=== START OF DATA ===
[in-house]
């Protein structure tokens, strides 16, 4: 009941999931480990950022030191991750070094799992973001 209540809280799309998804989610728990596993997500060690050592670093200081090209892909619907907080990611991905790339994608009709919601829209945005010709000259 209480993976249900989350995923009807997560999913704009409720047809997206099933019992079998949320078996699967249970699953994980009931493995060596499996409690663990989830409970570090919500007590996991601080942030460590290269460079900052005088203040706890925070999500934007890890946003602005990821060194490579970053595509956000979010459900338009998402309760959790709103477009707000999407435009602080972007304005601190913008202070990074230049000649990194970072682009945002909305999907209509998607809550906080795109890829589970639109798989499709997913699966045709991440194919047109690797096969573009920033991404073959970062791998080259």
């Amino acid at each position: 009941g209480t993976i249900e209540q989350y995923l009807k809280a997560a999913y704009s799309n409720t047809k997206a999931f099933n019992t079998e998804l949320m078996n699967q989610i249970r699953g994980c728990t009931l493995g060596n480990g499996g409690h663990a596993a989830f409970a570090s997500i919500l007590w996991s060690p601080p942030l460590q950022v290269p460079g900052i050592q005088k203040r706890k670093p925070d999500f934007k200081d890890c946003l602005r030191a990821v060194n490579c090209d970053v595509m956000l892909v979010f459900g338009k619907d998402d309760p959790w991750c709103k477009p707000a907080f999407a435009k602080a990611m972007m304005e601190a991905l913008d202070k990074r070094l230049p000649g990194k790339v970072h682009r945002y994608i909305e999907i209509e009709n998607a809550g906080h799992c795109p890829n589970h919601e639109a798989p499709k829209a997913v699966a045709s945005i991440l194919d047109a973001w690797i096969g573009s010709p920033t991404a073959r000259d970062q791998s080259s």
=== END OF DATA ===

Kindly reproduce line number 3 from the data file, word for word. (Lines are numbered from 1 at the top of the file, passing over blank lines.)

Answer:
């Amino acid at each position: 009941g209480t993976i249900e209540q989350y995923l009807k809280a997560a999913y704009s799309n409720t047809k997206a999931f099933n019992t079998e998804l949320m078996n699967q989610i249970r699953g994980c728990t009931l493995g060596n480990g499996g409690h663990a596993a989830f409970a570090s997500i919500l007590w996991s060690p601080p942030l460590q950022v290269p460079g900052i050592q005088k203040r706890k670093p925070d999500f934007k200081d890890c946003l602005r030191a990821v060194n490579c090209d970053v595509m956000l892909v979010f459900g338009k619907d998402d309760p959790w991750c709103k477009p707000a907080f999407a435009k602080a990611m972007m304005e601190a991905l913008d202070k990074r070094l230049p000649g990194k790339v970072h682009r945002y994608i909305e999907i209509e009709n998607a809550g906080h799992c795109p890829n589970h919601e639109a798989p499709k829209a997913v699966a045709s945005i991440l194919d047109a973001w690797i096969g573009s010709p920033t991404a073959r000259d970062q791998s080259s």